DU says CRP losses astounding

National trend for habitat loss concerning

BISMARCK, ND, January 4, 2008 – The conservation organization Ducks Unlimited says it’s as if someone plowed up a three-mile swath of wildlife habitat across North Dakota, from its southern border to Canada. That’s how many Conservation Reserve Program grassland acres were lost in just this one state this past fall.

New federal figures show almost 420,000 acres of North Dakota CRP were converted to cropland in 2007. That’s more than 12 percent of all CRP acres in the state.

“If this trend holds for CRP contracts across the country, we won’t have many acres of CRP left in a few years and wildlife populations will suffer serious declines,” said Scott McLeod, Farm Bill specialist with DU’s Great Plains Regional Office.

US Department of Agriculture’s Farm Service Agency statistics compiled by the North Dakota Game and Fish Department shows 16 North Dakota counties have CRP losses greater than 15 percent. Stutsman County had the highest loss with 65.3 square miles.

“We expected extensive losses, but this is about double what FSA originally indicated would be lost this year,” McLeod said.

With today’s high commodity prices and focus on crop-based biofuels, Ducks Unlimited and other conservation groups have been concerned that restored wildlife habitat would go back into crop production when CRP contracts expired in 2007. CRP offers producers payments through 10 to 15 year contracts to convert highly erodible cropland to grass.

“The rental rates paid for enrolling in CRP simply do not compete with what producers can get today by renting out the land for cropping or by farming it themselves,” McLeod said.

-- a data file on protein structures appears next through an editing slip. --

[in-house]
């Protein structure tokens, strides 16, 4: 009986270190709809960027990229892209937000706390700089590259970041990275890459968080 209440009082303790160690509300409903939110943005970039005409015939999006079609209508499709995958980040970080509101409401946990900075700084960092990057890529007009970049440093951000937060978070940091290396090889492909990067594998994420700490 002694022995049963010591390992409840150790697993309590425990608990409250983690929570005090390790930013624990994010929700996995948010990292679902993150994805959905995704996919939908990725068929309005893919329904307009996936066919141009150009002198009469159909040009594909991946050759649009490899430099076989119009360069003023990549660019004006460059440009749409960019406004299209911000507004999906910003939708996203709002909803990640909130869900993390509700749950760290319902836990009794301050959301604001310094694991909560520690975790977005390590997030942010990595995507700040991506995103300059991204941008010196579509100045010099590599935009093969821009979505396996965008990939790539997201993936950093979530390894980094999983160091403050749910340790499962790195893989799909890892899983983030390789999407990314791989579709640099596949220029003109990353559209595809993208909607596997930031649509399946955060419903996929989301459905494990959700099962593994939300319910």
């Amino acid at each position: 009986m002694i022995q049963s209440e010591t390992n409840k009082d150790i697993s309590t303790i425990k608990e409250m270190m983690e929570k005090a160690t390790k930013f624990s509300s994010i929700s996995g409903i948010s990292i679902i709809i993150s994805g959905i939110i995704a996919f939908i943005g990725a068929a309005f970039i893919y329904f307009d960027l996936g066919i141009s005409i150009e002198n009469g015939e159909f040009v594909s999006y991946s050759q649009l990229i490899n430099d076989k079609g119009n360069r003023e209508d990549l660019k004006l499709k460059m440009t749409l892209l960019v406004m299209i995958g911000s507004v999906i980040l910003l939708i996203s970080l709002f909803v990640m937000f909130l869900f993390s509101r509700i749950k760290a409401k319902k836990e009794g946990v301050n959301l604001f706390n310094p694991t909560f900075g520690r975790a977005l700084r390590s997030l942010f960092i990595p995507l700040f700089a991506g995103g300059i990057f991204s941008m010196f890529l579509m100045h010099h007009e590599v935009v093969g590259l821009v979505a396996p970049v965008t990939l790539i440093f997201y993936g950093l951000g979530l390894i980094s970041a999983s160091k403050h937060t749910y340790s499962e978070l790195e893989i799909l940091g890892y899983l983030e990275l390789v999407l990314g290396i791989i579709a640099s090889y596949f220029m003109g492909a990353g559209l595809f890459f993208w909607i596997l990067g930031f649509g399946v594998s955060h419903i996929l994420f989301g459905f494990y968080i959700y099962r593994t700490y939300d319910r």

The US Fish and Wildlife Services credits CRP with producing more than 2 million ducks a year. This steady stream of lost habitat will mean significantly lower production of ducks that migrate through or winter in all of the contiguous 48 states and provide and an important part of the hunters’ bags in those states.

DU’s director of conservation programs in the Prairie Pothole Region says conservation-minded people are concerned the country’s new energy policy will wipe out billions of federal dollars invested in natural resources. “Conservation is in for a long swim against a strong current when trying to fight the tide of land rolling out of CRP,” Jim Ringelman said.

McLeod says the number of CRP acres going back into crop production further emphasizes the need for a strong Sodsaver in the 2007 Farm Bill. “The loss of CRP is certainly a severe blow to waterfowl and other grassland-dependent wildlife, but native prairie cannot be replaced,” he said. “Native prairie and wetland complexes are critical habitats for nesting waterfowl and ranchers alike.”

CRP encourages farmers to convert highly erodible cropland or other environmentally sensitive acreage to grass.  Annual rental payments based on the agriculture rental value of the land are paid to the landowner under 10 to 15 year contracts.

With more than a million supporters, Ducks Unlimited is the world’s largest and most effective wetland and waterfowl conservation organization with almost 12 million acres conserved. The United States alone has lost more than half of its original wetlands - nature’s most productive ecosystem - and continues to lose more than 80,000 wetland acres each year.

For more information on the Conservation Reserve Program and Ducks Unlimited’s Farm Bill priorities, please see:

Media contacts:
Becky Jones Mahlum

Mike Checkett